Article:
Anti-intellectualism and racism

Fearing and, thus, hating someone who is different from us is a natural emotional response from a brain wired for life in the forest fighting other warring hunter gatherers. Racism, as a result, is a natural part of our humanity. We are all racist and discriminatory. If it isn’t based on color, we discriminate based on religion, education, sexual orientation, nationality, caste, etc.

The relationship between education and discrimination is a fascinating one as it is one that is underlined with a lot of tension. The reason for this tension is that an educated mind is one that treats every belief as a hypothesis that needs to be tested. Galileo Galilei, one of the fathers of the scientific method, discovered this was an issue in 1610 when he faced the ire of nearly every institution that mattered. The church, arguably the most powerful of those institutions then, took nearly 500 years to declare him innocent.

The essence of discrimination is blind belief. Education, thus, is dangerous as it shakes its foundations of discrimination. As a result, a key part of the oppressors playbook is to control the education its citizens receive. If you can fake education, i.e. pretend to educate while not really teaching the scientific method, people will never find out.

Until they do, of course.

This is why the Brexit was a damning verdict for anyone concerned about the state of the world today. It wasn’t because the Brexit was the absolute wrong result. There is a case to be made that it was a good result for both sides in the long run – that Britain will benefit and that the EU will treat it as a wake-up call to right the many issues inherent in its structure. The issue was the way it happened. It happened without the voters really understanding why they were doing what they were doing. It happened without any debate of the real long term issues. It was a classic anti-intellectual process and it was as good as a bunch of fearful people voting yes for xenophobia.

That is also why the November election in the United States is critical. It is becoming increasingly clear that the beliefs that drive the Republican party in the United States is not that of smaller government, but one of cultural disillusionment. It is also becoming increasingly clear that “make America great again” seems to just be a different version of “make America white again.” There are a lot of direct effects of the Republican nominee becoming President but probably none as powerful as the brand of anti-intellectualism that he espouses.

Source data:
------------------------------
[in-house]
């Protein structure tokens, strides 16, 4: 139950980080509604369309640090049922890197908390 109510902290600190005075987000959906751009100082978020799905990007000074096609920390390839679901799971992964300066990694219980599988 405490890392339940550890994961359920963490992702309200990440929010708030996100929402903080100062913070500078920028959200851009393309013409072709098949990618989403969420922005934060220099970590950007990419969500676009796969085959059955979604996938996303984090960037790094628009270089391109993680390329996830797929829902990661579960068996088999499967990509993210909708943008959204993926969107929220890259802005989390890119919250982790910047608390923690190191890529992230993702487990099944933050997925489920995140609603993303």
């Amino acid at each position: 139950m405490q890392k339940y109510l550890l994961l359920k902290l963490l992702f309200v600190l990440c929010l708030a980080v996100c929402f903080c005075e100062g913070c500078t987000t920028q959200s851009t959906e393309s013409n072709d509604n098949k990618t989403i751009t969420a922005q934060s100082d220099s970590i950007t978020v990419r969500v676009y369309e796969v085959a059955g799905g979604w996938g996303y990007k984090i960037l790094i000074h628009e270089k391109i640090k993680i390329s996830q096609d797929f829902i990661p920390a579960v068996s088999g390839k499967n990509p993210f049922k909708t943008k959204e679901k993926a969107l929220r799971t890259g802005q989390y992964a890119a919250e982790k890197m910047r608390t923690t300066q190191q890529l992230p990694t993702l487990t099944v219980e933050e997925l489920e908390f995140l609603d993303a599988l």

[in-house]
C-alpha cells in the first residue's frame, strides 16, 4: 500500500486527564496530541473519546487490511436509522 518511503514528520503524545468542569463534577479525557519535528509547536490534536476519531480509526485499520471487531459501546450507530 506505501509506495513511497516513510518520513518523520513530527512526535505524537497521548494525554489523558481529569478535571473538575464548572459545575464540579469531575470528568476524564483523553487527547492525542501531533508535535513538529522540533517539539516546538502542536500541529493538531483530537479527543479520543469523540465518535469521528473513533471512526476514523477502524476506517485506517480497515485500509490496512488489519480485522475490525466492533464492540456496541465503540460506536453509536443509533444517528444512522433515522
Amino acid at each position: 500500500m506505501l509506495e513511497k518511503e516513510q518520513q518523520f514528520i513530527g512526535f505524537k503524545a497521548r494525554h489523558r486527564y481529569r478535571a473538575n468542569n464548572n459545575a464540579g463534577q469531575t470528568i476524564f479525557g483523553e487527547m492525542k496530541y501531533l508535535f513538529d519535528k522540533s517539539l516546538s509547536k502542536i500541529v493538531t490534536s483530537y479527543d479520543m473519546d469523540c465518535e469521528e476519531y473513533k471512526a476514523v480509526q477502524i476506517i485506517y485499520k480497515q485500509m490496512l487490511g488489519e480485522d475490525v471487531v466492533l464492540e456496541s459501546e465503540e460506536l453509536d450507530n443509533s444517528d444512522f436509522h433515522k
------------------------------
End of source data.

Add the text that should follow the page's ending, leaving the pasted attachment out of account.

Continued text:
The key part of the Donald Trump message is simplicity. It is a clear action plan that involves shutting down borders, breaking ally agreements and building walls. These simple steps will put an end to the death, gloom and destruction. Leaving aside facts about violence and the like, this sort of simplicity ignores that one thing that makes debate necessary – nuance. Or, to use a more fitting term, trade-offs. Good decision making requires an understanding of trade-offs. Good decision making requires spirited debate and an understanding of nuance. But, discussing nuance isn’t what won Trump the Republican primary. It isn’t what he is about. He makes decisions based on his gut and data is for losers. Well, life can be relatively simple when you are born into a brash household in the top 1%. It isn’t that simple for everyone else and it is certainly not going to be simple when you govern in an interdependent world.

This is one direct effect, however. The full list is long. The most important indirect effect, in my assessment, is that I think his coming to power will sadly reverse the trend on discrimination and racism. The facts on violence and discrimination tell us one thing for certain – as bad as things seem, they have only been getting better and are better today than ever before. However, the moment we give up our willingness to debate, we indicate that we are open to flexing our discrimination muscles. It is a recipe for bigotry – an intolerance toward those who hold different opinions from us. If we are intolerant toward different opinions, can you begin to imagine what the future holds for people who look different from us?

This indirect effect is beautifully summed up in a line from a comment I shared following the Brexit – “But, can anybody tell me the last time a prevailing culture of anti-intellectualism has led to anything other than bigotry?”

When indeed…

anti-intellectualism and racismThanks to Storify for the image

15 thoughts on “Anti-intellectualism and racism”

  1. Thank you. So well said. Tweeted to sec of St Clinton in hopes she schedules many debates. The more the merrier.

  2. Hey Rohan, great post. I can tell this is a lot of collected ideas and thoughts put together. We’ll see where things go with the election from here.